Lately, a new derangement is overtaking Western Civ, for the excellent reason that Western Civ gave birth to techno industrial societies and is now first to undergo the alarming demise of that system. I speak of the World Economic Forum (under one Klaus Schwab) and its stated ambition to Build Back Better — based on its unstated premise that the current system must be nudged to its death sooner rather than later, and on-purpose. All the governments of Western Civ nations seem coordinated on this.
But it’s not going to happen as Mr. Schwab and his followers hoped, for at least a couple of reasons. First, as already stated, God is a prankster and likes to throw knuckleballs at the human race. Anyway, the “better” that Mr. Schwab expects is an ultra-techno-industrial “trans-human” scheme that is unlikely to come about if the support system of the older techno-industrial system is no longer available to support it. As currently conceived, BBB depends on electric power, and that is one of the major sub-systems of our system that already looks like it’s going janky.
You get the idea, I’m sure, so I’ll cut to the chase for now. About a year ago I had my French easel set up on a country road nearby and was busy painting a motif at-hand when along came a horse-drawn wagon filled with four men in severe black-and-white clothing, wearing beards. They were apparently a bit surprised by the strange sight of me painting a picture and they stopped to chat. They were Amish and had lately moved to the county from down in Pennsylvania, which was running out of farmland for their fruitful people. Not a half-hour later a second horse-drawn wagon passed by. I admit, the incident gave me a thrill — not just the sensory pleasure of the horses’ ripe animal smell, and the gentle rhythm of their clip-clopping along. But since I had lately been writing a bunch of novels about life in a post-economic collapse town like my own (the World Made by Hand series), I enjoyed the strange delight of being transported briefly into a scene of my own imagining — the prequel of my own books.
Many more Amish are landing in the county these days. I hear they go around to the failing or inactive farms with bundles of cash and make an offer, just like that. Evidently the method works. It’s given me a business idea: to start an Amish skills school, buy a few acres with a barn and hire some Amish men to teach all us non-Amish how to do a few things that might be good to know in the years ahead, like how to harness horses to a cart or a mule to a plow. (The Amish like to make a bit of cash-money when they can.) That’s my idea of how to build back better. What do you think?
Why Are We Here?
Following a peaceful sunny day in Ukiah, California, am now back at the Building Bridges homeless shelter to sleep in my assigned bunk bed. I have a possible dental appointment in Sonoma county for a crown to save the broken tooth May 31st, and maybe they'll do a "retreat" on a molar which has an infection underneath a previously done root canal. Also, I could at some point receive a deep cleaning and have a cavity filled in a top rear molar at Hillside Dental, which made a very rare exception, and approved me as a new patient.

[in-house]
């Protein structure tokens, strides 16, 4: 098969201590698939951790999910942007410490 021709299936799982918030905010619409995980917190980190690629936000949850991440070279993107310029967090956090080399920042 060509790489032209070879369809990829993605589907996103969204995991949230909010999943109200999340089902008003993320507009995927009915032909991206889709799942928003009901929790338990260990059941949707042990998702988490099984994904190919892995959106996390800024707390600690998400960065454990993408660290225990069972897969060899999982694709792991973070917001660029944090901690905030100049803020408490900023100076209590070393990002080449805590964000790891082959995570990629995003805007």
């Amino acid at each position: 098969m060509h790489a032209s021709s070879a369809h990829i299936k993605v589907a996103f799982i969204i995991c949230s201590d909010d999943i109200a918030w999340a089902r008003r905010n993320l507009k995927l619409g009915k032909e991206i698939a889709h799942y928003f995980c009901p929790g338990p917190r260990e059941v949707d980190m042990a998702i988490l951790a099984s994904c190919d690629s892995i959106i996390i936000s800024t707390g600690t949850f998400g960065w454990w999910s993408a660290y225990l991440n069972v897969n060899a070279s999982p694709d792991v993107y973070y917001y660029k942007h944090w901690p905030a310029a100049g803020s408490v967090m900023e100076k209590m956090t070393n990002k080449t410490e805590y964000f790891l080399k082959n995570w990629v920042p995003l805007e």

I am playing three lotteries twice weekly to win money. As the ashramites at Sri Aurobindo ashram in Pondicherry, South India said in the summer of '94 when I was there, when I asked them why they were playing the lottery: "If God wants to give us money to do His will, there has to be some way for Him to get it to us."
Meanwhile, am waking up mornings with the mind repeating the Catholic Hail Mary prayer. Following morning ablutions, the (voluntary) trash & recycling chore begins, and the Hare Krishna mahamantram is repeated all the day long. After eventually finishing the voluntary chore, which improves the general quality of life at the homeless shelter, it is off to the Ukiah Co-op for the cold salad bar, possibly a large cup of soup, and always a fortifying beverage. Then, a walk about the county seat, nicknamed "haiku spelled backwards", chanting the Hare Krishna mahamantram, and not identifying with the body and the mind, nor for that matter, what is happening in the "play of consciousness", (which usually appears way too real, and changes constantly).
Feel free to contact me at any time. What would you like to do? I have frequently mentioned going to places of political power and taking spiritual direct action. Is anybody motivated to do that? As I walk around Ukiah, California every day, wondering why I am here at all, and awaiting Divine Intervention to get dental appointments, and playing LOTTO, I am at least motivated to send out networking messages such as this one. If I did not do this, the entire fact of my being on planet earth wouldn't make any sense whatsoever! ~The End~
Craig Louis Stehr, Email: email@example.com, Telephone Messages: (707) 234-3270